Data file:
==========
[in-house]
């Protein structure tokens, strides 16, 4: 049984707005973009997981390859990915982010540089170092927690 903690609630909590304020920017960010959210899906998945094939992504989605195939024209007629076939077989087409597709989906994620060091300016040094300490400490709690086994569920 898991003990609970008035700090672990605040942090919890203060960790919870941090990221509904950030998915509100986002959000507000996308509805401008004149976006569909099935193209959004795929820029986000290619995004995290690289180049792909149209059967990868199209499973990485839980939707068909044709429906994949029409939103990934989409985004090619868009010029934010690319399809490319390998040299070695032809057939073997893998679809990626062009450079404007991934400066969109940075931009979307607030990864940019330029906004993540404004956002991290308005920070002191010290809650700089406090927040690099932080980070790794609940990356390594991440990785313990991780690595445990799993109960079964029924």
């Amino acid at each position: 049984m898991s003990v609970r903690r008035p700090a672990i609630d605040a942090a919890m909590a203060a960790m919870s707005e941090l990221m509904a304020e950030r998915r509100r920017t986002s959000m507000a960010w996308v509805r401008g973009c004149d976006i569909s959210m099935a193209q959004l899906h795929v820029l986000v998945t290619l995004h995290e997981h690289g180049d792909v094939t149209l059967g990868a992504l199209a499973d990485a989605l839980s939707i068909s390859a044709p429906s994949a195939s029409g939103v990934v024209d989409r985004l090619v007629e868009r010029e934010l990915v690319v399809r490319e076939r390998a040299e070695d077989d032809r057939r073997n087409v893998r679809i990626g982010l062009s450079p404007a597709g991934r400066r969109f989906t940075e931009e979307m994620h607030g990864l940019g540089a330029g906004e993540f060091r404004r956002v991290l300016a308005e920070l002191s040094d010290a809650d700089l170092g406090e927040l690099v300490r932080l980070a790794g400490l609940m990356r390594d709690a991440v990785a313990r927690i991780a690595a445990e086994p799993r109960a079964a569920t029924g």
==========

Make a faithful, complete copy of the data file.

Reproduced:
[in-house]
């Protein structure tokens, strides 16, 4: 049984707005973009997981390859990915982010540089170092927690 903690609630909590304020920017960010959210899906998945094939992504989605195939024209007629076939077989087409597709989906994620060091300016040094300490400490709690086994569920 898991003990609970008035700090672990605040942090919890203060960790919870941090990221509904950030998915509100986002959000507000996308509805401008004149976006569909099935193209959004795929820029986000290619995004995290690289180049792909149209059967990868199209499973990485839980939707068909044709429906994949029409939103990934989409985004090619868009010029934010690319399809490319390998040299070695032809057939073997893998679809990626062009450079404007991934400066969109940075931009979307607030990864940019330029906004993540404004956002991290308005920070002191010290809650700089406090927040690099932080980070790794609940990356390594991440990785313990991780690595445990799993109960079964029924």
């Amino acid at each position: 049984m898991s003990v609970r903690r008035p700090a672990i609630d605040a942090a919890m909590a203060a960790m919870s707005e941090l990221m509904a304020e950030r998915r509100r920017t986002s959000m507000a960010w996308v509805r401008g973009c004149d976006i569909s959210m099935a193209q959004l899906h795929v820029l986000v998945t290619l995004h995290e997981h690289g180049d792909v094939t149209l059967g990868a992504l199209a499973d990485a989605l839980s939707i068909s390859a044709p429906s994949a195939s029409g939103v990934v024209d989409r985004l090619v007629e868009r010029e934010l990915v690319v399809r490319e076939r390998a040299e070695d077989d032809r057939r073997n087409v893998r679809i990626g982010l062009s450079p404007a597709g991934r400066r969109f989906t940075e931009e979307m994620h607030g990864l940019g540089a330029g906004e993540f060091r404004r956002v991290l300016a308005e920070l002191s040094d010290a809650d700089l170092g406090e927040l690099v300490r932080l980070a790794g400490l609940m990356r390594d709690a991440v990785a313990r927690i991780a690595a445990e086994p799993r109960a079964a569920t029924g």